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A Pro-Life Fashion Line? The Unique Way a Mom and Her Daughters Are Fighting for the Unborn

A Pro-Life Fashion Line? The Unique Way a Mom and Her Daughters Are Fighting for the Unborn Read Transcript


- But the big joke in our family

was that I was eithergonna have to start sewing,

which is a really bad idea, Jenna,

because I'm very good with a glue gun,

but not with a sewing machine,

or we were gonna have tostart our own fashion line.

- [Jenna] And that'sexactly what Carla D'Addesi

and her three daughtersdid, introducing COL1972.

- We were eating pasta,

that's what good Italian families do,

and this idea came up andwe sketched everything

on a piece of paper andwe thought of COL1972,

we'd really like to getback to a culture of life,

the year 1972.

1973 is when our Supreme Court ruled

that the tiniest people didnot have the right to life.

And since 1973, there's60 million tiny people

who have not had the right to life.

- [Jenna] Carla says theline is meant for girls

just like her daughters.

(rhythmic music)

- So we say that we're street chic

because you'll notice thatthe 10 to 30 year olds

just kind of live in this athleisure wear,

tights and really comfyfleece sweatshirts.

So we worked with a designerin L.A., in California,

that has launched brands before

because we really wantthis brand to be excellent.

We don't want to do it in a shabby way

because it's not onlyrepresenting my family,

but celebration of life,this whole entire movement.

And so we worked with herand we chose kind of colors

that we thought kids would like

that are really hot right now.

- [Jenna] She says thereception so far has been huge,

pointing to just howmany pro-life young women

there are out there.

- So we did the research by the way also,

18 million teens, tweens, millennials,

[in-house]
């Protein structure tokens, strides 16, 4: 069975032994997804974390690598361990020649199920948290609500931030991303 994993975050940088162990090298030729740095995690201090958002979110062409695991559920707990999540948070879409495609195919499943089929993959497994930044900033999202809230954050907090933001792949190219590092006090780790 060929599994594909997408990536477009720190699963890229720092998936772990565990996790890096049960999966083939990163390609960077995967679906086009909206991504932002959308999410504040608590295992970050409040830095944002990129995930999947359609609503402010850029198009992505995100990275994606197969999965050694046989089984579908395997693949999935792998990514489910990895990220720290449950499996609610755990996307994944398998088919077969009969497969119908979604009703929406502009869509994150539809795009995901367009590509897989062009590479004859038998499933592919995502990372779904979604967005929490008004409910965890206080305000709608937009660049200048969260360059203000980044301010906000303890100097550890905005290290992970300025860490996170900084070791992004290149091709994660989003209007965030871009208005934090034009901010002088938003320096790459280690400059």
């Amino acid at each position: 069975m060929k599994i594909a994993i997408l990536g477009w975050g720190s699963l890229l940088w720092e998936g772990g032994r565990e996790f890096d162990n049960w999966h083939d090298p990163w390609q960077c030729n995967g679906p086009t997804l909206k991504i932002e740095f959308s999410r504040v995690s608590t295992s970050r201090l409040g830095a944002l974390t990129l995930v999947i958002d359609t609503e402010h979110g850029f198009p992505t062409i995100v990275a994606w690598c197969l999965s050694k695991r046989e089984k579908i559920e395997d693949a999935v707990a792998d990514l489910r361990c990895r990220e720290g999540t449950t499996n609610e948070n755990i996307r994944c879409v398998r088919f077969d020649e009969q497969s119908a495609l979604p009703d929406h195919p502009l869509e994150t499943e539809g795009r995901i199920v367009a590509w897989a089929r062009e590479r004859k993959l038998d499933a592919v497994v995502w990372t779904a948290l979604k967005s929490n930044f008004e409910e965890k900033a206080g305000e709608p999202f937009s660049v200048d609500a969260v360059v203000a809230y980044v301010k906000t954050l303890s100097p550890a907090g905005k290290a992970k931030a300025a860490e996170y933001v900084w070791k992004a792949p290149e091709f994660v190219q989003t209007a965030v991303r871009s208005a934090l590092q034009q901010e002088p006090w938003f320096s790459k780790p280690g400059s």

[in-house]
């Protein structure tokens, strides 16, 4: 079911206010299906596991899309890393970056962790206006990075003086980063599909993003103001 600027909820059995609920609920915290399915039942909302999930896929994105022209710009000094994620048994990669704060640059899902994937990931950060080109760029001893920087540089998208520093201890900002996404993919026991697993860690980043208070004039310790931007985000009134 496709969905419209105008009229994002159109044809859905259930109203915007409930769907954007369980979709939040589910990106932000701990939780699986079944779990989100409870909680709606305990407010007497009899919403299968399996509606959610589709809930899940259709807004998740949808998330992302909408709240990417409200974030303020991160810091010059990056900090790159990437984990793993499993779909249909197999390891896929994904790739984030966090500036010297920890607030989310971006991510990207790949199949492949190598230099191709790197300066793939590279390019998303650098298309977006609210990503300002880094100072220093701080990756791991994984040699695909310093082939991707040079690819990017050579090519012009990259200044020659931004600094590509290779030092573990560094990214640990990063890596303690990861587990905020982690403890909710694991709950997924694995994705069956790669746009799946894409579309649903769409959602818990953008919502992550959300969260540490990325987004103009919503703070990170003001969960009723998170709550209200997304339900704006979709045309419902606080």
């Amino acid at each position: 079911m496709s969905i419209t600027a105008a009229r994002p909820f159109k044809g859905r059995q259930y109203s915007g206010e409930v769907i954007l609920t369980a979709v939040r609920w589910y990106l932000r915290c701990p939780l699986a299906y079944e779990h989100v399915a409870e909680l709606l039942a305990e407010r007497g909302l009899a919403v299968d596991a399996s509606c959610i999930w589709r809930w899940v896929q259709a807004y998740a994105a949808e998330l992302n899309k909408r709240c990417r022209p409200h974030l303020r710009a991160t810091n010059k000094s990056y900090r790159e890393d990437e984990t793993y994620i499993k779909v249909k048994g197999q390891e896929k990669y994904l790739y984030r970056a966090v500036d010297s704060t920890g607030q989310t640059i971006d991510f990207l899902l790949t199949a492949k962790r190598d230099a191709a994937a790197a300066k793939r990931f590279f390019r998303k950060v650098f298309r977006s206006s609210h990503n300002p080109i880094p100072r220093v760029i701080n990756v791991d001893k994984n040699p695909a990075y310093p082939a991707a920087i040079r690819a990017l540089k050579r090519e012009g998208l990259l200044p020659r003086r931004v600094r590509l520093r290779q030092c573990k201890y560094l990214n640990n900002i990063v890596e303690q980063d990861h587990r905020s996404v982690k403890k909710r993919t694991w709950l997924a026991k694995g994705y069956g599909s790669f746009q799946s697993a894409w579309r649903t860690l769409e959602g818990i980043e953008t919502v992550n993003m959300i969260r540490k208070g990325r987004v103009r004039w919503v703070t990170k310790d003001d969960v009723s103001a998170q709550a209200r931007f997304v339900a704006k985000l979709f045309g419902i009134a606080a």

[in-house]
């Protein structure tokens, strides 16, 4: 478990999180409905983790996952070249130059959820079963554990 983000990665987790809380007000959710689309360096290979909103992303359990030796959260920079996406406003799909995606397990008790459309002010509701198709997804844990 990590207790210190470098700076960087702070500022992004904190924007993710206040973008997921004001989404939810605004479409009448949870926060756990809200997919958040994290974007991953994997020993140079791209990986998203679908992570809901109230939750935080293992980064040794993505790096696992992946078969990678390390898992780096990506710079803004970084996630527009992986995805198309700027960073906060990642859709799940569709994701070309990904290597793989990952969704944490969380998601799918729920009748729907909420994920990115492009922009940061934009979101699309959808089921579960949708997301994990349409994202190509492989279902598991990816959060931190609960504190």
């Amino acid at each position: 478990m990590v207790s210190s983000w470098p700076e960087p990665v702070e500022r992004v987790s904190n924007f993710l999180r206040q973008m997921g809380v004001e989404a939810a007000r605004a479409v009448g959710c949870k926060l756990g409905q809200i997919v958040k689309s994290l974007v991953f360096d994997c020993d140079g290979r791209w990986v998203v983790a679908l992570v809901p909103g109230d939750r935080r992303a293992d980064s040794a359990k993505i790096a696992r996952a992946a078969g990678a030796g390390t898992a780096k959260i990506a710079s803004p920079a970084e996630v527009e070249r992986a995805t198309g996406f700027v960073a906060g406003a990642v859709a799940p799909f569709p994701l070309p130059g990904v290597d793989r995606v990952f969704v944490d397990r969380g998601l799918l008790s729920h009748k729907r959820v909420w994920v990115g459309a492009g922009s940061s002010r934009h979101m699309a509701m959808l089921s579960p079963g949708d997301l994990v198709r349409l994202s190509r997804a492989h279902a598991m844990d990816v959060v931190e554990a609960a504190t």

girls in the UnitedStates, 18 million of them,

nine million of themidentify as being pro-life,

which was such an encouragementto my daughters and I

that nine million identify as loving life.

So we thought wow, if wecan just present a product

to these young girls thatthey feel beautiful wearing,

glamorous wearing, and thenit's just this great message

that they can share withtheir college friends,

their high school friends, their family.

- [Jenna] She says their pieces

are also great conversation starters.

- The messaging is very quiet, you know,

and we're actually sharing with the kids

how to talk about the messaging.

So COL1972, if someone comes up

and says I love that camohat that you have on.

What does 1972 mean?

You can say that's a year thatwe just celebrated all life,

an amazing year, we'd liketo get back to that time.

- [Jenna] And for familieswho want to support companies

with values that align with theirs.

- But really, I'm amom of three daughters,

so, you know, our cardio isshopping, honestly, you know?

Like we are shopping all the time

and we just felt a little bit marginalized

because some of the messagingthat was on the shirts

just went against our coreprinciples, our core values.

And then again, like I said,

a lot of these peopleare using spokespeople

that maybe do not standfor the national anthem,

which is so important to our family.

We just feel like it's such a privilege

to stand for the pledge of allegiance

or the national anthem for those heroes

that have gone before usor even today, right now,

that are fighting for our freedom.

So we want to support companies

that support our core values.

So we say that COL1972is guilt-free shopping.

It is going to be shoppingthat is family approved,

mom and daddy approved,but also kid approved.

(mellow rhythmic music)

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